Recent editorials from South Carolina newspapers:


June 20

The Post and Courier of Charleston on a policy over the background check that allowed the Charleston church shooter to get a gun:

The man who murdered nine men and women at Emanuel AME Church … should never have been able to purchase the weapon he used to commit that atrocity. That fact is now well established.

It even has a name - the Charleston Loophole.

Generally that term refers to the fact that the federally mandated three-day waiting period expired before Dylann Roof’s background check turned up evidence of a misdemeanor drug charge that should have at least temporarily disqualified him from purchasing a gun from a licensed dealer.

But while that’s technically true, it’s hardly the whole story. Federal and local officials made a variety of errors before, during and after the background check that allowed Mr. Roof to obtain a weapon. The list of mistakes and the outdated policies that led to them is too long to rehash in this space.

Suffice it to say that major reform is needed. And the families of the Emanuel victims were entirely reasonable and indeed responsible in suing the government for its devastating failure. Unfortunately, a section of a federal law all but prevented those lawsuits from going anywhere. And on Monday, U.S. District Judge Richard Gergel threw out 16 such cases....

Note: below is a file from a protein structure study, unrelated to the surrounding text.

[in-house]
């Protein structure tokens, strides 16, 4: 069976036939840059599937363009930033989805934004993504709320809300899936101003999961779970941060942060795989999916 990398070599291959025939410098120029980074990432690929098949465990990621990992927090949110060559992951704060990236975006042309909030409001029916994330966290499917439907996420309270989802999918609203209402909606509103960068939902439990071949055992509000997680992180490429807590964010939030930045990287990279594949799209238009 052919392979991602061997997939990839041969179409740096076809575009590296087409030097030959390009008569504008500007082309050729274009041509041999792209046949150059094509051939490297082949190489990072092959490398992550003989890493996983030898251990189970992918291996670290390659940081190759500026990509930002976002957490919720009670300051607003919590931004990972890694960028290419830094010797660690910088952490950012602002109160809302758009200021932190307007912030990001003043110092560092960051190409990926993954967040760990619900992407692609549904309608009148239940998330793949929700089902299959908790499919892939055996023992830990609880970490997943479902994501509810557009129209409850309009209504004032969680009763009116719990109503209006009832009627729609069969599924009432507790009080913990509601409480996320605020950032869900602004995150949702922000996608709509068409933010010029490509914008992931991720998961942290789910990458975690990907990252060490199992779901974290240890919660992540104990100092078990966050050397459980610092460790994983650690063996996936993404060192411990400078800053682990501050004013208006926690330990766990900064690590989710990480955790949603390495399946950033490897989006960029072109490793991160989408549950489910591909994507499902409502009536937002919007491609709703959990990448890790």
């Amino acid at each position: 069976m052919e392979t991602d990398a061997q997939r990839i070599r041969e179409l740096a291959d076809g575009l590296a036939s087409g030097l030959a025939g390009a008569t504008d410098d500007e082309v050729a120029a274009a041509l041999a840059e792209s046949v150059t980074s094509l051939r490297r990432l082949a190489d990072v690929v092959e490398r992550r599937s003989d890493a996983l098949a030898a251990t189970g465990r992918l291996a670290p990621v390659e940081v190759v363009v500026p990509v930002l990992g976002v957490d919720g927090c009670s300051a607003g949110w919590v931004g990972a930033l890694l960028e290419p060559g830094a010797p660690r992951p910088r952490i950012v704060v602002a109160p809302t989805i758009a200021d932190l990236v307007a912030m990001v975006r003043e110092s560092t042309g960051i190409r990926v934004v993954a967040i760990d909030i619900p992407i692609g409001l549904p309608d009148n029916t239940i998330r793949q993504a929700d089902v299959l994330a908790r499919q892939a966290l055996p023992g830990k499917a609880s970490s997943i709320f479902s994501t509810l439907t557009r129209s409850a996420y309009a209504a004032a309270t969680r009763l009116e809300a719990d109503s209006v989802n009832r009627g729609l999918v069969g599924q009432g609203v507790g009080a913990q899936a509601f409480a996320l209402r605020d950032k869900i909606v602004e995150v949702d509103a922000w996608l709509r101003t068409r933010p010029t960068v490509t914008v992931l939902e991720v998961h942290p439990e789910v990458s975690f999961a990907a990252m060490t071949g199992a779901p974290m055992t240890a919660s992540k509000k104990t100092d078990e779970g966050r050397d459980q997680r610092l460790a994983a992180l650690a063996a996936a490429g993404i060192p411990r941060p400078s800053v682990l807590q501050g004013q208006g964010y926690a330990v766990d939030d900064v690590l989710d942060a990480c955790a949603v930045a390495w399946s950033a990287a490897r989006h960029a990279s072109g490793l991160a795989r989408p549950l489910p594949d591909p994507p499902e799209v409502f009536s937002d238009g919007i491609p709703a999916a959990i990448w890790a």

“Neither a local government nor an employee of the federal government or any state or local government responsible for providing information to the national instant criminal background check system (NICS) shall be liable . for failure to prevent the sale or transfer of a firearm,” reads the relevant portion of the Brady Handgun Violence Prevention Act, which mandated background checks for certain gun sales.That’s pretty clear. And it makes sense for the most part. The government would expose itself to tremendous liability by allowing lawsuits over gun-sale background checks.But it is difficult if not impossible to come up with another case in which a failure in the background check system has led to such horrific tragedy. The severity of the consequences for the government’s mistakes leading up to the Emanuel shooting demand that changes be made to prevent future disasters.Mr. Gergel made it clear that he agrees.“The fault here lies in some abysmally poor policy choices regarding the operation of the NICS,” wrote Judge Gergel in his ruling. “The glaring weaknesses revealed in the background check system . are the function of distinct policy choices made by the FBI, not violations of specific legal standards.”Policies must be updated. Technologies must be brought up to date. Communication between law enforcement departments and agencies must be improved.But the Charleston Loophole, in all of that term’s complexity, isn’t really a loophole at all. It’s a gaping abyss. And no amount of correction to the NICS will resolve it, because about a fifth of all guns are purchased - legally - without

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